Try adding together the dates of all the days in one week. Now multiply the first date by 7 and add 21. Can you explain what happens?

Delight your friends with this cunning trick! Can you explain how it works?

For this challenge, you'll need to play Got It! Can you explain the strategy for winning this game with any target?

Can you work out how to win this game of Nim? Does it matter if you go first or second?

This activity involves rounding four-digit numbers to the nearest thousand.

Put the numbers 1, 2, 3, 4, 5, 6 into the squares so that the numbers on each circle add up to the same amount. Can you find the rule for giving another set of six numbers?

In this game for two players, the idea is to take it in turns to choose 1, 3, 5 or 7. The winner is the first to make the total 37.

How many ways can you find to do up all four buttons on my coat? How about if I had five buttons? Six ...?

If you can copy a network without lifting your pen off the paper and without drawing any line twice, then it is traversable. Decide which of these diagrams are traversable.

Place the numbers from 1 to 9 in the squares below so that the difference between joined squares is odd. How many different ways can you do this?

Here are some arrangements of circles. How many circles would I need to make the next size up for each? Can you create your own arrangement and investigate the number of circles it needs?

Only one side of a two-slice toaster is working. What is the quickest way to toast both sides of three slices of bread?

Four bags contain a large number of 1s, 3s, 5s and 7s. Pick any ten numbers from the bags above so that their total is 37.

Use your addition and subtraction skills, combined with some strategic thinking, to beat your partner at this game.

Can you see why 2 by 2 could be 5? Can you predict what 2 by 10 will be?

Sweets are given out to party-goers in a particular way. Investigate the total number of sweets received by people sitting in different positions.

This task follows on from Build it Up and takes the ideas into three dimensions!

Nim-7 game for an adult and child. Who will be the one to take the last counter?

Can you find all the ways to get 15 at the top of this triangle of numbers?

Strike it Out game for an adult and child. Can you stop your partner from being able to go?

Got It game for an adult and child. How can you play so that you know you will always win?

Find the sum and difference between a pair of two-digit numbers. Now find the sum and difference between the sum and difference! What happens?

Find a route from the outside to the inside of this square, stepping on as many tiles as possible.

This challenge focuses on finding the sum and difference of pairs of two-digit numbers.

Use the animation to help you work out how many lines are needed to draw mystic roses of different sizes.

One block is needed to make an up-and-down staircase, with one step up and one step down. How many blocks would be needed to build an up-and-down staircase with 5 steps up and 5 steps down?

Can you dissect an equilateral triangle into 6 smaller ones? What number of smaller equilateral triangles is it NOT possible to dissect a larger equilateral triangle into?

In how many different ways can you break up a stick of 7 interlocking cubes? Now try with a stick of 8 cubes and a stick of 6 cubes.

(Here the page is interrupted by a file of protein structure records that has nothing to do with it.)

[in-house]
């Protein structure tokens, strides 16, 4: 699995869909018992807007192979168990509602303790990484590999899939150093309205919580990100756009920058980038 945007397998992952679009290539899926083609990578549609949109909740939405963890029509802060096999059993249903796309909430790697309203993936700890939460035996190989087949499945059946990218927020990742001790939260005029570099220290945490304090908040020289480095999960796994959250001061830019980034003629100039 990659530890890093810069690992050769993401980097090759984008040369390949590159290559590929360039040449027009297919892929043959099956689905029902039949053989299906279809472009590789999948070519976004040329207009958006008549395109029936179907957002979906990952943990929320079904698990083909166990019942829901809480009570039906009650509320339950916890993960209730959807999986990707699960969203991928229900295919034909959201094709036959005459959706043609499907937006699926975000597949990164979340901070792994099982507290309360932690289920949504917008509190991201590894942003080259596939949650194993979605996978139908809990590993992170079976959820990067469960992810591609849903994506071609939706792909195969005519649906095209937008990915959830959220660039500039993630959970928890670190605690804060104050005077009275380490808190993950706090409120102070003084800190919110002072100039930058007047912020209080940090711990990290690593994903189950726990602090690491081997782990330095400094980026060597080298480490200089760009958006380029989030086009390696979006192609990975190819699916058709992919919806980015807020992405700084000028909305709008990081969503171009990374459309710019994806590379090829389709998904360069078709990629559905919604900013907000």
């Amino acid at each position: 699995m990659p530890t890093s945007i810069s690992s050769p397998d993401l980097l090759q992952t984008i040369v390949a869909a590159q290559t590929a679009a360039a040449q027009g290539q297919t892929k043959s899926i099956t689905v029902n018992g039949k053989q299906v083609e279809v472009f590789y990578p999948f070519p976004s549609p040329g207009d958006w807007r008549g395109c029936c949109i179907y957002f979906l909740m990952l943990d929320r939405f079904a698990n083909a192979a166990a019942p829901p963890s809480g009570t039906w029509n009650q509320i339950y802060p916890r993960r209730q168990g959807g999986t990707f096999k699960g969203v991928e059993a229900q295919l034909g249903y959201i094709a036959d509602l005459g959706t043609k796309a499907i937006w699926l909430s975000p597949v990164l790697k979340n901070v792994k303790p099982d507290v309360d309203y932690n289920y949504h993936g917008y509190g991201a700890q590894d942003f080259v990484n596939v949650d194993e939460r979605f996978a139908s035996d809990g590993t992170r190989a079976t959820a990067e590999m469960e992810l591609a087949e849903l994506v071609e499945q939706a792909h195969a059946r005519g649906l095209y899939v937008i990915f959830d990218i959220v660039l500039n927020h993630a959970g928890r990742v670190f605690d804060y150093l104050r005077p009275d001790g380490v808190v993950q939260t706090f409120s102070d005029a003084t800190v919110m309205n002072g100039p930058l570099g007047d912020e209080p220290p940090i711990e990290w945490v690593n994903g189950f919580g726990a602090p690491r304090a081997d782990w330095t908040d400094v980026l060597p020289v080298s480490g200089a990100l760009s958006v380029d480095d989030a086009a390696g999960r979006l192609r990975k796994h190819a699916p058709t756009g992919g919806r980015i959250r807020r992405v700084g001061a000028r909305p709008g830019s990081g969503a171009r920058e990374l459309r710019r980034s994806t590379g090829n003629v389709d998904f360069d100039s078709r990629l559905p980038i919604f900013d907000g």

In a Magic Square all the rows, columns and diagonals add to the 'Magic Constant'. How would you change the magic constant of this square?

Triangle numbers can be represented by a triangular array of squares. What do you notice about the sum of identical triangle numbers?

Consider all two digit numbers (10, 11, . . . ,99). In writing down all these numbers, which digits occur least often, and which occur most often ? What about three digit numbers, four digit numbers. . . .

The aim of the game is to slide the green square from the top right hand corner to the bottom left hand corner in the least number of moves.

How many centimetres of rope will I need to make another mat just like the one I have here?

This article for teachers describes several games, found on the site, all of which have a related structure that can be used to develop the skills of strategic planning.

Find out what a "fault-free" rectangle is and try to make some of your own.

Start with any number of counters in any number of piles. 2 players take it in turns to remove any number of counters from a single pile. The winner is the player to take the last counter.

Imagine starting with one yellow cube and covering it all over with a single layer of red cubes, and then covering that cube with a layer of blue cubes. How many red and blue cubes would you need?

We can arrange dots in a similar way to the 5 on a dice and they usually sit quite well into a rectangular shape. How many altogether in this 3 by 5? What happens for other sizes?

In this problem we are looking at sets of parallel sticks that cross each other. What is the least number of crossings you can make? And the greatest?

Euler discussed whether or not it was possible to stroll around Koenigsberg crossing each of its seven bridges exactly once. Experiment with different numbers of islands and bridges.

Try entering different sets of numbers in the number pyramids. How does the total at the top change?

Here are two kinds of spirals for you to explore. What do you notice?

How could Penny, Tom and Matthew work out how many chocolates there are in different sized boxes?

This challenge, written for the Young Mathematicians' Award, invites you to explore 'centred squares'.

Are these statements always true, sometimes true or never true?

These squares have been made from Cuisenaire rods. Can you describe the pattern? What would the next square look like?

Benâ€™s class were cutting up number tracks. First they cut them into twos and added up the numbers on each piece. What patterns could they see?